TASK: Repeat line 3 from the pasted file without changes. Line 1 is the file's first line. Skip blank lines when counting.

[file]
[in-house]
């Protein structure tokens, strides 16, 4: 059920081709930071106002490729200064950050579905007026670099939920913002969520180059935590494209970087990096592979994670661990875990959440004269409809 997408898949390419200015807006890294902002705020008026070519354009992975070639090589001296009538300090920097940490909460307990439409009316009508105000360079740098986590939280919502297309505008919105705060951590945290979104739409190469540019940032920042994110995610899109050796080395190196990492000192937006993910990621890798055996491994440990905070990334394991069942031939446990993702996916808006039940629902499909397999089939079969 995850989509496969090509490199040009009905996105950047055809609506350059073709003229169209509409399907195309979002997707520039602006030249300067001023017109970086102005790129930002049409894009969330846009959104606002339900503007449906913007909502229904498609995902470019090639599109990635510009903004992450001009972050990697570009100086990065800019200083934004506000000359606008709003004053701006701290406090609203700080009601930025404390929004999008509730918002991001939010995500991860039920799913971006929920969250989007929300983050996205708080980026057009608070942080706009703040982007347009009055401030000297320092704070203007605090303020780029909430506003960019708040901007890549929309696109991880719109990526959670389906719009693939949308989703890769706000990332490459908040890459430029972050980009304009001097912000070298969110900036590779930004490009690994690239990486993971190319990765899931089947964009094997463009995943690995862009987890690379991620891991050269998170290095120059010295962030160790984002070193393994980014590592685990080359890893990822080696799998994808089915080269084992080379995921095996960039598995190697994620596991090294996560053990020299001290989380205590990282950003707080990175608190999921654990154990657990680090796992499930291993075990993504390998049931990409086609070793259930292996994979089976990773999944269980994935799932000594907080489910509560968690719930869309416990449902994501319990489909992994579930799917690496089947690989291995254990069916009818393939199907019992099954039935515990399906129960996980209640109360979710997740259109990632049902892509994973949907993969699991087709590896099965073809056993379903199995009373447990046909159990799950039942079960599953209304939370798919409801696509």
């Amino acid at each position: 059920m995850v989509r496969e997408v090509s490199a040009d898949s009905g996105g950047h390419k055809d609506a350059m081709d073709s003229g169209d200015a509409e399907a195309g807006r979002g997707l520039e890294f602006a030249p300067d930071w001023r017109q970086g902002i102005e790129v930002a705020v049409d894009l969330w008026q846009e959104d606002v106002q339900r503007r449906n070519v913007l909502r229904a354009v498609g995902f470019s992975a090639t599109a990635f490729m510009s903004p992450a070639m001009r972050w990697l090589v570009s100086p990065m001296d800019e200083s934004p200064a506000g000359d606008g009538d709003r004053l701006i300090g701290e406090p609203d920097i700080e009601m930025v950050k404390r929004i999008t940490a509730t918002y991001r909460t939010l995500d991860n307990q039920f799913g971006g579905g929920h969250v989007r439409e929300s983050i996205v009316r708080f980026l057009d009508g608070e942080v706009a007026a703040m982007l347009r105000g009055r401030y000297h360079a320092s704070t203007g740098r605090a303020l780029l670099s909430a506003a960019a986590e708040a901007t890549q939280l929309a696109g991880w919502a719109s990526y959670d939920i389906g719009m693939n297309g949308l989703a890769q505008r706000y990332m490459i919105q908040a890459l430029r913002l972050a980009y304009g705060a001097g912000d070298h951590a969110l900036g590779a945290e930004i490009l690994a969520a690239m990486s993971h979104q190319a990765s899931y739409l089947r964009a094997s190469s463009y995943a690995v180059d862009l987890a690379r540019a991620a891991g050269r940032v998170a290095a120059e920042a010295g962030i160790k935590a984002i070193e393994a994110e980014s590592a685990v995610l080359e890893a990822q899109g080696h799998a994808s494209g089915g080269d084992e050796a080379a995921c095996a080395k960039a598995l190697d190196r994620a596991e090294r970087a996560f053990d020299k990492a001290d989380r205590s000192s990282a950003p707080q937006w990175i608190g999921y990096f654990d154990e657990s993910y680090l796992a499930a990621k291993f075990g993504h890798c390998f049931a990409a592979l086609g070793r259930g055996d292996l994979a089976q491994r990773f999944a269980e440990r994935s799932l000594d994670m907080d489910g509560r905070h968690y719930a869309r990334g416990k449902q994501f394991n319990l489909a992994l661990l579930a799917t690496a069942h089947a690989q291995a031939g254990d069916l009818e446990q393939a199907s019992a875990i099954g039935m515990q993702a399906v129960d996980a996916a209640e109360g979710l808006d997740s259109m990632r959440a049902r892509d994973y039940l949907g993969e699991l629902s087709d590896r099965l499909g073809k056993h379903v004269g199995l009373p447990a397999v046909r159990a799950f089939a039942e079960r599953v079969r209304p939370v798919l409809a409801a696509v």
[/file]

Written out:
């Amino acid at each position: 059920m995850v989509r496969e997408v090509s490199a040009d898949s009905g996105g950047h390419k055809d609506a350059m081709d073709s003229g169209d200015a509409e399907a195309g807006r979002g997707l520039e890294f602006a030249p300067d930071w001023r017109q970086g902002i102005e790129v930002a705020v049409d894009l969330w008026q846009e959104d606002v106002q339900r503007r449906n070519v913007l909502r229904a354009v498609g995902f470019s992975a090639t599109a990635f490729m510009s903004p992450a070639m001009r972050w990697l090589v570009s100086p990065m001296d800019e200083s934004p200064a506000g000359d606008g009538d709003r004053l701006i300090g701290e406090p609203d920097i700080e009601m930025v950050k404390r929004i999008t940490a509730t918002y991001r909460t939010l995500d991860n307990q039920f799913g971006g579905g929920h969250v989007r439409e929300s983050i996205v009316r708080f980026l057009d009508g608070e942080v706009a007026a703040m982007l347009r105000g009055r401030y000297h360079a320092s704070t203007g740098r605090a303020l780029l670099s909430a506003a960019a986590e708040a901007t890549q939280l929309a696109g991880w919502a719109s990526y959670d939920i389906g719009m693939n297309g949308l989703a890769q505008r706000y990332m490459i919105q908040a890459l430029r913002l972050a980009y304009g705060a001097g912000d070298h951590a969110l900036g590779a945290e930004i490009l690994a969520a690239m990486s993971h979104q190319a990765s899931y739409l089947r964009a094997s190469s463009y995943a690995v180059d862009l987890a690379r540019a991620a891991g050269r940032v998170a290095a120059e920042a010295g962030i160790k935590a984002i070193e393994a994110e980014s590592a685990v995610l080359e890893a990822q899109g080696h799998a994808s494209g089915g080269d084992e050796a080379a995921c095996a080395k960039a598995l190697d190196r994620a596991e090294r970087a996560f053990d020299k990492a001290d989380r205590s000192s990282a950003p707080q937006w990175i608190g999921y990096f654990d154990e657990s993910y680090l796992a499930a990621k291993f075990g993504h890798c390998f049931a990409a592979l086609g070793r259930g055996d292996l994979a089976q491994r990773f999944a269980e440990r994935s799932l000594d994670m907080d489910g509560r905070h968690y719930a869309r990334g416990k449902q994501f394991n319990l489909a992994l661990l579930a799917t690496a069942h089947a690989q291995a031939g254990d069916l009818e446990q393939a199907s019992a875990i099954g039935m515990q993702a399906v129960d996980a996916a209640e109360g979710l808006d997740s259109m990632r959440a049902r892509d994973y039940l949907g993969e699991l629902s087709d590896r099965l499909g073809k056993h379903v004269g199995l009373p447990a397999v046909r159990a799950f089939a039942e079960r599953v079969r209304p939370v798919l409809a409801a696509v």